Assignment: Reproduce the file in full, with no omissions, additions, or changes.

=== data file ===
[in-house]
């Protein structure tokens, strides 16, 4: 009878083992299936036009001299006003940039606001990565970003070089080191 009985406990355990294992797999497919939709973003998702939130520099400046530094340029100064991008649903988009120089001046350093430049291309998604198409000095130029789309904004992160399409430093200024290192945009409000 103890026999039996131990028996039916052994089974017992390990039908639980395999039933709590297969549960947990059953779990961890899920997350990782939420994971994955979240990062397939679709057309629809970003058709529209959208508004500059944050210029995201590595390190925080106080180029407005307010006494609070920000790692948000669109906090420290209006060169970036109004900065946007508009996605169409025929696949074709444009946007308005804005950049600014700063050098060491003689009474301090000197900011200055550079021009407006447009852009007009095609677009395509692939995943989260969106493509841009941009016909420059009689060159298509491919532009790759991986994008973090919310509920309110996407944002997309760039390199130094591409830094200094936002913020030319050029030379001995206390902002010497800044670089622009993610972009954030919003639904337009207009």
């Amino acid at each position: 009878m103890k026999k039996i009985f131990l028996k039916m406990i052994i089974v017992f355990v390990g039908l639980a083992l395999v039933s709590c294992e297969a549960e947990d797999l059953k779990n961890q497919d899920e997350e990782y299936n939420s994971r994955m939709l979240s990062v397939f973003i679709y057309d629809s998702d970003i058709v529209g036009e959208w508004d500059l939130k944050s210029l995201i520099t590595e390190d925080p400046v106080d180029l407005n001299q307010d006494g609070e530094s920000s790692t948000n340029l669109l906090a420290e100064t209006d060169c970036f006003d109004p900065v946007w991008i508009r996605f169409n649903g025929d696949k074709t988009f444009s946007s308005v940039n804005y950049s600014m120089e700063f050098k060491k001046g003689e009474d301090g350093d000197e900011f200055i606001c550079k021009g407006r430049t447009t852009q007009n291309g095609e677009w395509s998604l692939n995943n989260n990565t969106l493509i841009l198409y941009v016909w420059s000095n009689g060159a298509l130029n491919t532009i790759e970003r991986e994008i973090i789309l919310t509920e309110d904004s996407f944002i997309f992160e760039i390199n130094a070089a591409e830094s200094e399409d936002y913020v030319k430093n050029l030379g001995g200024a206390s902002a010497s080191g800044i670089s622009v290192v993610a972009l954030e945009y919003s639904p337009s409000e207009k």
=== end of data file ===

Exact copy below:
[in-house]
């Protein structure tokens, strides 16, 4: 009878083992299936036009001299006003940039606001990565970003070089080191 009985406990355990294992797999497919939709973003998702939130520099400046530094340029100064991008649903988009120089001046350093430049291309998604198409000095130029789309904004992160399409430093200024290192945009409000 103890026999039996131990028996039916052994089974017992390990039908639980395999039933709590297969549960947990059953779990961890899920997350990782939420994971994955979240990062397939679709057309629809970003058709529209959208508004500059944050210029995201590595390190925080106080180029407005307010006494609070920000790692948000669109906090420290209006060169970036109004900065946007508009996605169409025929696949074709444009946007308005804005950049600014700063050098060491003689009474301090000197900011200055550079021009407006447009852009007009095609677009395509692939995943989260969106493509841009941009016909420059009689060159298509491919532009790759991986994008973090919310509920309110996407944002997309760039390199130094591409830094200094936002913020030319050029030379001995206390902002010497800044670089622009993610972009954030919003639904337009207009």
């Amino acid at each position: 009878m103890k026999k039996i009985f131990l028996k039916m406990i052994i089974v017992f355990v390990g039908l639980a083992l395999v039933s709590c294992e297969a549960e947990d797999l059953k779990n961890q497919d899920e997350e990782y299936n939420s994971r994955m939709l979240s990062v397939f973003i679709y057309d629809s998702d970003i058709v529209g036009e959208w508004d500059l939130k944050s210029l995201i520099t590595e390190d925080p400046v106080d180029l407005n001299q307010d006494g609070e530094s920000s790692t948000n340029l669109l906090a420290e100064t209006d060169c970036f006003d109004p900065v946007w991008i508009r996605f169409n649903g025929d696949k074709t988009f444009s946007s308005v940039n804005y950049s600014m120089e700063f050098k060491k001046g003689e009474d301090g350093d000197e900011f200055i606001c550079k021009g407006r430049t447009t852009q007009n291309g095609e677009w395509s998604l692939n995943n989260n990565t969106l493509i841009l198409y941009v016909w420059s000095n009689g060159a298509l130029n491919t532009i790759e970003r991986e994008i973090i789309l919310t509920e309110d904004s996407f944002i997309f992160e760039i390199n130094a070089a591409e830094s200094e399409d936002y913020v030319k430093n050029l030379g001995g200024a206390s902002a010497s080191g800044i670089s622009v290192v993610a972009l954030e945009y919003s639904p337009s409000e207009k």